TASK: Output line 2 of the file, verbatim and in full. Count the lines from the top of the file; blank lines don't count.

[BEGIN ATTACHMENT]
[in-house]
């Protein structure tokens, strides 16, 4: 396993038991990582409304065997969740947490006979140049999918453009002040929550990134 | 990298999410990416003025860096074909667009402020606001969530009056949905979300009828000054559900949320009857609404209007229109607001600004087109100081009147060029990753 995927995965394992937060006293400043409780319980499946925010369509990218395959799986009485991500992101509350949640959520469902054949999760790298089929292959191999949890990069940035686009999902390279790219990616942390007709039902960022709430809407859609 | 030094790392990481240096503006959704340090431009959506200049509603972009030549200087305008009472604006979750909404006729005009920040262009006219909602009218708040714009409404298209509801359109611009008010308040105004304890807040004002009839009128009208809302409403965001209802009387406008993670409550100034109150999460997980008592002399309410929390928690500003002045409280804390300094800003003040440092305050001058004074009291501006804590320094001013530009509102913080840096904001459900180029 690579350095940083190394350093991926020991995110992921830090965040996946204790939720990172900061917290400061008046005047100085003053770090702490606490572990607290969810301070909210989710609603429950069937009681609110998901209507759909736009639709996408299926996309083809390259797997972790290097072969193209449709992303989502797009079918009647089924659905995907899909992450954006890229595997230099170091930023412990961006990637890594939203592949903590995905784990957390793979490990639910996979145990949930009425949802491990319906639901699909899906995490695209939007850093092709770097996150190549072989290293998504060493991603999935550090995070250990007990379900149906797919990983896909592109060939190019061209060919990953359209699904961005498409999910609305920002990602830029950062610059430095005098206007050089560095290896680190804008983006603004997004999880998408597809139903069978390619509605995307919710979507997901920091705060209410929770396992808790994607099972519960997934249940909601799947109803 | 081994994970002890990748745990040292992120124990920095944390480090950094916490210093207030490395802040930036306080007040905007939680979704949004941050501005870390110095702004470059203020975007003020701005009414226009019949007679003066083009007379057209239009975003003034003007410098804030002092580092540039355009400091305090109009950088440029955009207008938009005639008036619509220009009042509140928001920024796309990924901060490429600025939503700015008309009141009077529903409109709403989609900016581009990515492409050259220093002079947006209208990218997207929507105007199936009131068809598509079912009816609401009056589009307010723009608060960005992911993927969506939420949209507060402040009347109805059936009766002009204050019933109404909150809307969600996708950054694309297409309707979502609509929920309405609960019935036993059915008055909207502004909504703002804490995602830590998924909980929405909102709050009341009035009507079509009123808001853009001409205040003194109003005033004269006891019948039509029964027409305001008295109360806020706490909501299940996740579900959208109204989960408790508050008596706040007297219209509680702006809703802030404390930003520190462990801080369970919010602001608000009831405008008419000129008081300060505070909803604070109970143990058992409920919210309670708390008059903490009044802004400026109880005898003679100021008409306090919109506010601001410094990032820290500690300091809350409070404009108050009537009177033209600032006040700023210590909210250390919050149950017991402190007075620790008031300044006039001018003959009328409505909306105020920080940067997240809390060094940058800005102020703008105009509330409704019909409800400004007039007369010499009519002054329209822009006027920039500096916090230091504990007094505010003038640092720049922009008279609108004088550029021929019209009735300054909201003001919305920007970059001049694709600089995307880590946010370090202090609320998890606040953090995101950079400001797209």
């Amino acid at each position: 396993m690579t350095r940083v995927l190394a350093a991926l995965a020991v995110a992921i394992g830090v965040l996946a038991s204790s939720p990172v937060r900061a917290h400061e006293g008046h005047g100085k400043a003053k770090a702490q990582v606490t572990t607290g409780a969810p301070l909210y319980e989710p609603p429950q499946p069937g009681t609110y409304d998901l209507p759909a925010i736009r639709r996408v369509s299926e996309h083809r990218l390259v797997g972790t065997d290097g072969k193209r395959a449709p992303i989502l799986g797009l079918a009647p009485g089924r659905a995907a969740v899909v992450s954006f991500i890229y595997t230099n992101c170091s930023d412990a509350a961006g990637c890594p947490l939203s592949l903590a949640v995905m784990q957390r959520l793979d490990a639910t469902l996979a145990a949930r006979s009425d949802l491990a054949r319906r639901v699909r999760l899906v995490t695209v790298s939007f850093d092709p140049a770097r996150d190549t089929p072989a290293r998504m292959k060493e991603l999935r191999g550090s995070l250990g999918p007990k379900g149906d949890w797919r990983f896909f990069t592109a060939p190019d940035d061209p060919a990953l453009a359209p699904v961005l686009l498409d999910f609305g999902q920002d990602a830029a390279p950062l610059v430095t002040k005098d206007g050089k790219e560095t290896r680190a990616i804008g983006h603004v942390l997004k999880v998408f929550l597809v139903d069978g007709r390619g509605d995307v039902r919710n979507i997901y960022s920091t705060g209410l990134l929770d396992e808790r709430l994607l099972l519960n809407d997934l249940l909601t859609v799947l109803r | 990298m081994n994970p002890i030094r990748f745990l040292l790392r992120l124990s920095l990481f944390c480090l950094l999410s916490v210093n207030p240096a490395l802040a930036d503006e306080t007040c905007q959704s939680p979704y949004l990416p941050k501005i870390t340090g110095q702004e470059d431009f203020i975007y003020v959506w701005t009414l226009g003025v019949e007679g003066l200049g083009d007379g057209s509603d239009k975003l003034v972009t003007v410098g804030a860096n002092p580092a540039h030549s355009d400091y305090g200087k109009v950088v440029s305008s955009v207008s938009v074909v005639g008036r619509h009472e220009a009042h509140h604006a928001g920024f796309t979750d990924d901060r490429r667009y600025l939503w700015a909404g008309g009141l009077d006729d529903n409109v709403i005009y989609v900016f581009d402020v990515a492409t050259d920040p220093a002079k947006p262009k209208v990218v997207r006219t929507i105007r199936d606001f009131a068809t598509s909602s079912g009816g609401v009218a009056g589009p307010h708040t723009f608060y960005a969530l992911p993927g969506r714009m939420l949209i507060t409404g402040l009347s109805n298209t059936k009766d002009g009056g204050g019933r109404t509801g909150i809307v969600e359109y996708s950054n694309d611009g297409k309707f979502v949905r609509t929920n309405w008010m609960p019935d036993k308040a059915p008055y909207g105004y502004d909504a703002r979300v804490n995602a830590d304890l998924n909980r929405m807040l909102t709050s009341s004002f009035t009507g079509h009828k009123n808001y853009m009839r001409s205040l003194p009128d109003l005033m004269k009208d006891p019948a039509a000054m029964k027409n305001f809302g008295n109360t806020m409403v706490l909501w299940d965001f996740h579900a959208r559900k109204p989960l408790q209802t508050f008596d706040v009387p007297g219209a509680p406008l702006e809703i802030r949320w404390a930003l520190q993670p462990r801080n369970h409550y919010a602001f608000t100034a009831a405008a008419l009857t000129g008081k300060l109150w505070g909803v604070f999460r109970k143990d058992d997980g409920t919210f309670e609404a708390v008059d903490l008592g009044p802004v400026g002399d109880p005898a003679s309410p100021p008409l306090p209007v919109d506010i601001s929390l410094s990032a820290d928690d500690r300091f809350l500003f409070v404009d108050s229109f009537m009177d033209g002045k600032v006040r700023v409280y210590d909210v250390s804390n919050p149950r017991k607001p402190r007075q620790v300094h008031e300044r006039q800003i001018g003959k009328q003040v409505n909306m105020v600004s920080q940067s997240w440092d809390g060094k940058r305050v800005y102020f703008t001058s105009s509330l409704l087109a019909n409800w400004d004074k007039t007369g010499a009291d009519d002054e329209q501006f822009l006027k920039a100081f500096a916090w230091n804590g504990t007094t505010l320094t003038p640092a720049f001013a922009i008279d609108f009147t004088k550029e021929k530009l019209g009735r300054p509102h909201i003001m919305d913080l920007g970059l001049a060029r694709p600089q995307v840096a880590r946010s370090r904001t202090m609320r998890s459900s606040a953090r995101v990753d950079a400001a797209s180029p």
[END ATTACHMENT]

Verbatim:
């Protein structure tokens, strides 16, 4: 396993038991990582409304065997969740947490006979140049999918453009002040929550990134 | 990298999410990416003025860096074909667009402020606001969530009056949905979300009828000054559900949320009857609404209007229109607001600004087109100081009147060029990753 995927995965394992937060006293400043409780319980499946925010369509990218395959799986009485991500992101509350949640959520469902054949999760790298089929292959191999949890990069940035686009999902390279790219990616942390007709039902960022709430809407859609 | 030094790392990481240096503006959704340090431009959506200049509603972009030549200087305008009472604006979750909404006729005009920040262009006219909602009218708040714009409404298209509801359109611009008010308040105004304890807040004002009839009128009208809302409403965001209802009387406008993670409550100034109150999460997980008592002399309410929390928690500003002045409280804390300094800003003040440092305050001058004074009291501006804590320094001013530009509102913080840096904001459900180029 690579350095940083190394350093991926020991995110992921830090965040996946204790939720990172900061917290400061008046005047100085003053770090702490606490572990607290969810301070909210989710609603429950069937009681609110998901209507759909736009639709996408299926996309083809390259797997972790290097072969193209449709992303989502797009079918009647089924659905995907899909992450954006890229595997230099170091930023412990961006990637890594939203592949903590995905784990957390793979490990639910996979145990949930009425949802491990319906639901699909899906995490695209939007850093092709770097996150190549072989290293998504060493991603999935550090995070250990007990379900149906797919990983896909592109060939190019061209060919990953359209699904961005498409999910609305920002990602830029950062610059430095005098206007050089560095290896680190804008983006603004997004999880998408597809139903069978390619509605995307919710979507997901920091705060209410929770396992808790994607099972519960997934249940909601799947109803 | 081994994970002890990748745990040292992120124990920095944390480090950094916490210093207030490395802040930036306080007040905007939680979704949004941050501005870390110095702004470059203020975007003020701005009414226009019949007679003066083009007379057209239009975003003034003007410098804030002092580092540039355009400091305090109009950088440029955009207008938009005639008036619509220009009042509140928001920024796309990924901060490429600025939503700015008309009141009077529903409109709403989609900016581009990515492409050259220093002079947006209208990218997207929507105007199936009131068809598509079912009816609401009056589009307010723009608060960005992911993927969506939420949209507060402040009347109805059936009766002009204050019933109404909150809307969600996708950054694309297409309707979502609509929920309405609960019935036993059915008055909207502004909504703002804490995602830590998924909980929405909102709050009341009035009507079509009123808001853009001409205040003194109003005033004269006891019948039509029964027409305001008295109360806020706490909501299940996740579900959208109204989960408790508050008596706040007297219209509680702006809703802030404390930003520190462990801080369970919010602001608000009831405008008419000129008081300060505070909803604070109970143990058992409920919210309670708390008059903490009044802004400026109880005898003679100021008409306090919109506010601001410094990032820290500690300091809350409070404009108050009537009177033209600032006040700023210590909210250390919050149950017991402190007075620790008031300044006039001018003959009328409505909306105020920080940067997240809390060094940058800005102020703008105009509330409704019909409800400004007039007369010499009519002054329209822009006027920039500096916090230091504990007094505010003038640092720049922009008279609108004088550029021929019209009735300054909201003001919305920007970059001049694709600089995307880590946010370090202090609320998890606040953090995101950079400001797209």